Hospital, physicians join forces

April 10, 1995|By Sherry Joe | Sherry Joe,Sun Staff Writer

In an effort to remain competitive in a health care arena dominated by HMOs and insurance companies, Howard County General Hospital is forming a $1 million alliance with its doctors to provide medical services to patients insured by those companies.

Howard County's only hospital hopes to use this alliance to retain its market niche. The alliance will seek contracts with health maintenance organizations, managed care insurers and self-insured employers.

"Health insurers are looking more and more to health care providers who can provide services for a fixed price," said Vic Broccolino, president of the 223-bed private hospital.

Howard County General's planned physician-hospital organization "will coordinate those services . . . at a very competitive price," he said.

Faced with shorter inpatient stays and a decline in the growth of outpatient surgeries for the first time in its 22-year history, the hospital hopes the arrangement will help it stay afloat financially and secure a steady source of patients.

Without the alliance, "long term, we run the risk of losing a significant part of our market to other hospitals or other health providers," Mr. Broccolino said.

The alliance will more closely link the hospital and the doctors who practice there to better coordinate the services those doctors provide. Technically, the hospital has no doctors on staff; services are provided by outside doctors with privileges at the hospital.

The alliance would include mostly primary care doctors.

Officials hope to start the alliance with as many as 80 physicians and to sign the first contract with an HMO or other client by January, Mr. Broccolino said.

xTC Patients would gain, hospital officials said, because the alliance would let the hospital more conveniently offer services ranging from obstetrics and gynecology to eye and dental care in one location. For doctors, it would mean more efficiently managing patient care, they said.

Doctors said the alliance will let them share financial risks and rewards with insurers. And, more importantly, it will give them more control over patient care.

Because they pay for services, health insurers have great influence over the care patients receive.

Under the proposed Howard alliance, doctors will have a bigger role in making those decisions, said Dr. Gary Milles, a primary care physician who heads the alliance's steering committee.

Industry analysts say such physician-hospital organizations have achieved mixed results, leaving some patients frustrated by the choice of doctors and creating resentment between doctors and hospital officials over revenue issues.

"I think they'll work in some markets and not in others," said Eleanor Kerns, a health care analyst with Alex. Brown & Sons Inc. in Boston. "In some areas it won't work because of adversarial relations [between doctors and hospital administrators] . . . or because the population won't accept it."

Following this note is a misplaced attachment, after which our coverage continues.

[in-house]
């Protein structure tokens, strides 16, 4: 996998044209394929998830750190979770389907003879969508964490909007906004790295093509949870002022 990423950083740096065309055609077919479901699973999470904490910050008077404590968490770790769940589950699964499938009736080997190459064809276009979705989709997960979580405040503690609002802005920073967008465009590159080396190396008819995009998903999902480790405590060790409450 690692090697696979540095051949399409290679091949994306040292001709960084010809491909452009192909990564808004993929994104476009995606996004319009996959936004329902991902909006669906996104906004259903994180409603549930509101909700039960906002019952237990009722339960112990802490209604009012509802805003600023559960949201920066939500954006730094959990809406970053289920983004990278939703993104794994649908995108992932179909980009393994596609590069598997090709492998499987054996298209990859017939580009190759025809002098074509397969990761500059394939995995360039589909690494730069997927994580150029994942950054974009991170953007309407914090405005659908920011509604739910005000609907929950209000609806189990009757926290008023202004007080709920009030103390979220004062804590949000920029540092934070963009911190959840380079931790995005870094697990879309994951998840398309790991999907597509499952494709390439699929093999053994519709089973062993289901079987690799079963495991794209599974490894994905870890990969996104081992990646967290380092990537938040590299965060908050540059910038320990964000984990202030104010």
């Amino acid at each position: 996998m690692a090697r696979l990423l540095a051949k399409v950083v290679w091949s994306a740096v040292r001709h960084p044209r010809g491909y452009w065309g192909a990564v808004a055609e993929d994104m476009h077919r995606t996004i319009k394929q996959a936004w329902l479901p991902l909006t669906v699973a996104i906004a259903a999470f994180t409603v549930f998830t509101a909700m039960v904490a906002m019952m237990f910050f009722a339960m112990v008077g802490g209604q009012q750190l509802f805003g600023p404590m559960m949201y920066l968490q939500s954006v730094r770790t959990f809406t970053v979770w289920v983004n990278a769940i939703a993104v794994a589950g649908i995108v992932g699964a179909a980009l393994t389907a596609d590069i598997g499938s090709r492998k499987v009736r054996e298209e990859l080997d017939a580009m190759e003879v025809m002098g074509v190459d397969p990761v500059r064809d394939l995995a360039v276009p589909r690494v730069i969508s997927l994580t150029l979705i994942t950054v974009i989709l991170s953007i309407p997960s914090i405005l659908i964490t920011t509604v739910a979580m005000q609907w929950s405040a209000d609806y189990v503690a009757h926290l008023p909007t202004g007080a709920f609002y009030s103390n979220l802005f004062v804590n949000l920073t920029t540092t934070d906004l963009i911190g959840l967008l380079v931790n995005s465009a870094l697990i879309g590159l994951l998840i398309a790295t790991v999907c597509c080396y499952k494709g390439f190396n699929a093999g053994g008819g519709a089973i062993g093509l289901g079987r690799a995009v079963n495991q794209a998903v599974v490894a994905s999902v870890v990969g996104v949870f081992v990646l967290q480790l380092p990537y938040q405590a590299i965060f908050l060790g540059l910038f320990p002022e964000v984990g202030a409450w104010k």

National trend

The arrangement is part of a national trend among hospitals searching for ways to stay alive in a market where health maintenance organizations and managed care companies demand quality care for a low price from doctors and hospitals.

Managed care companies "want to be able to contract with a provider network which has a full continuum of care . . . for a defined price," said Nancy Fiedler, spokeswoman of the Maryland Hospital Association.

Most hospitals in Maryland are in the process of creating hospital-doctor alliances or already have done so, she said, adding that they often are a preliminary step to establishing larger networks with other hospitals.

In Howard County, hospital officials expect the alliance to become part of a larger network that also would include St. Joseph Hospital in Towson, Johns Hopkins Health System, North Arundel Hospital, Sinai Hospital, Carroll County General Hospital in Westminster and the Upper Chesapeake Health System, which is made up of Fallston General Hospital and Harford Memorial Hospital in Havre de Grace.

Each prospective member plans to establish its own hospital-doctor alliance by May 1, working with one another through the larger alliance to provide care across Central Maryland.

Beyond the seven-member hospital network, Mr. Broccolino said he envisions Howard County General as part of a larger community health network that will include doctors, nursing homes and social service agencies banding together to provide preventive care.

"The hospital wants to create a healthier community," Mr. Broccolino said. "It behooves all of us to improve the health of the community."

The hospital also is looking out for its bottom line.

Occupancy rate down

Howard County General netted $2.6 million over expenses in the fiscal year that ended June 30, 1994. That was up from $1.7 million in the previous fiscal year. (The 1994 figure was more than offset, however, by a loss from refinancing of long-term debt.)

But the hospital's occupancy rate dropped from 81 percent in 1990 to 57 percent during the first nine months of this fiscal year.

And rate of growth in outpatient surgeries dropped 1.25 percent in the first eight months of this fiscal year.

The alliance will combat those trends by stabilizing the hospital's market share, Mr. Broccolino said.

To craft the hospital-doctor alliance, the hospital formed a 16-member steering committee last year made up of doctors, hospital administrators and trustees.

Mr. Broccolino estimated it will cost about $1 million to create the arrangement, with $500,000 coming from the hospital and the rest from physicians.

"Most physicians just want to practice medicine and get a fair reimbursement rate," Dr. Milles said.

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